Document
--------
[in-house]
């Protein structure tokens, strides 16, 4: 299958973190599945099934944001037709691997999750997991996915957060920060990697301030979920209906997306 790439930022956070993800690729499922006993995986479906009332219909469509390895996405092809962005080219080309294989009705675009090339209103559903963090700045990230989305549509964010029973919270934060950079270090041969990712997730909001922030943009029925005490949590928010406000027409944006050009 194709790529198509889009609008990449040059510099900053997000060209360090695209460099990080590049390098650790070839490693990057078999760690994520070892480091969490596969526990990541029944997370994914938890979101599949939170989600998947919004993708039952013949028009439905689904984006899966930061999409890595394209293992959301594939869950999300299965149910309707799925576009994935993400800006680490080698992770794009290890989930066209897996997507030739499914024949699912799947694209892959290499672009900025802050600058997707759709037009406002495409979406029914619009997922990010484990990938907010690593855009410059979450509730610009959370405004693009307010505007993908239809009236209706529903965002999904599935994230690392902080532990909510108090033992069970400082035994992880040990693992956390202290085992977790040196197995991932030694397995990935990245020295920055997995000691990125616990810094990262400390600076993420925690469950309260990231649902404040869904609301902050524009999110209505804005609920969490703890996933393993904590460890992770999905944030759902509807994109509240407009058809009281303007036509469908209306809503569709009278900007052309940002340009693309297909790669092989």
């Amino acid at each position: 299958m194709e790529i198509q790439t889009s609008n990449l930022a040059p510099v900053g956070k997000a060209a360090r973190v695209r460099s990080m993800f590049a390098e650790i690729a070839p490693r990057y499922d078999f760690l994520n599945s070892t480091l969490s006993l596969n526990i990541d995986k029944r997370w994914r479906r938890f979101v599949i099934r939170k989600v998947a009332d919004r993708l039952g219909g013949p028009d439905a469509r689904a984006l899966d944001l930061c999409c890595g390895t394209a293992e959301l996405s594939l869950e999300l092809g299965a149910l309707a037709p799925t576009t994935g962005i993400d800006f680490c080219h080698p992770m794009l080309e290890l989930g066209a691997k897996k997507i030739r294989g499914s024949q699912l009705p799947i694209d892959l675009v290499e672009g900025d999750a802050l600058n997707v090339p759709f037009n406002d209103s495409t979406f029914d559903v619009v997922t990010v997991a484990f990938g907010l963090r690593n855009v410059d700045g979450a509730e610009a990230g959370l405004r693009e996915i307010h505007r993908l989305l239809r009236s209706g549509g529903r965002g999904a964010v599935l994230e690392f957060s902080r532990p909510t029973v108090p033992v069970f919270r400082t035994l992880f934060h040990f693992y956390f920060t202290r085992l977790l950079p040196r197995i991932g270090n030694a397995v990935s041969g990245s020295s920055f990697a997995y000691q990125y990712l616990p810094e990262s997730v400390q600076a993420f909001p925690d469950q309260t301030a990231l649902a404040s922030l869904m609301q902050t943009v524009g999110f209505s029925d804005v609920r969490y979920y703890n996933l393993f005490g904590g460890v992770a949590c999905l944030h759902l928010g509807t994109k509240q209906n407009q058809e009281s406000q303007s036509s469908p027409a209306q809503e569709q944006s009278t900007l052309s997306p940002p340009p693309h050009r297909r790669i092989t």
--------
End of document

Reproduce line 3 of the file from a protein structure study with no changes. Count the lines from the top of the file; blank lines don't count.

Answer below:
């Amino acid at each position: 299958m194709e790529i198509q790439t889009s609008n990449l930022a040059p510099v900053g956070k997000a060209a360090r973190v695209r460099s990080m993800f590049a390098e650790i690729a070839p490693r990057y499922d078999f760690l994520n599945s070892t480091l969490s006993l596969n526990i990541d995986k029944r997370w994914r479906r938890f979101v599949i099934r939170k989600v998947a009332d919004r993708l039952g219909g013949p028009d439905a469509r689904a984006l899966d944001l930061c999409c890595g390895t394209a293992e959301l996405s594939l869950e999300l092809g299965a149910l309707a037709p799925t576009t994935g962005i993400d800006f680490c080219h080698p992770m794009l080309e290890l989930g066209a691997k897996k997507i030739r294989g499914s024949q699912l009705p799947i694209d892959l675009v290499e672009g900025d999750a802050l600058n997707v090339p759709f037009n406002d209103s495409t979406f029914d559903v619009v997922t990010v997991a484990f990938g907010l963090r690593n855009v410059d700045g979450a509730e610009a990230g959370l405004r693009e996915i307010h505007r993908l989305l239809r009236s209706g549509g529903r965002g999904a964010v599935l994230e690392f957060s902080r532990p909510t029973v108090p033992v069970f919270r400082t035994l992880f934060h040990f693992y956390f920060t202290r085992l977790l950079p040196r197995i991932g270090n030694a397995v990935s041969g990245s020295s920055f990697a997995y000691q990125y990712l616990p810094e990262s997730v400390q600076a993420f909001p925690d469950q309260t301030a990231l649902a404040s922030l869904m609301q902050t943009v524009g999110f209505s029925d804005v609920r969490y979920y703890n996933l393993f005490g904590g460890v992770a949590c999905l944030h759902l928010g509807t994109k509240q209906n407009q058809e009281s406000q303007s036509s469908p027409a209306q809503e569709q944006s009278t900007l052309s997306p940002p340009p693309h050009r297909r790669i092989t």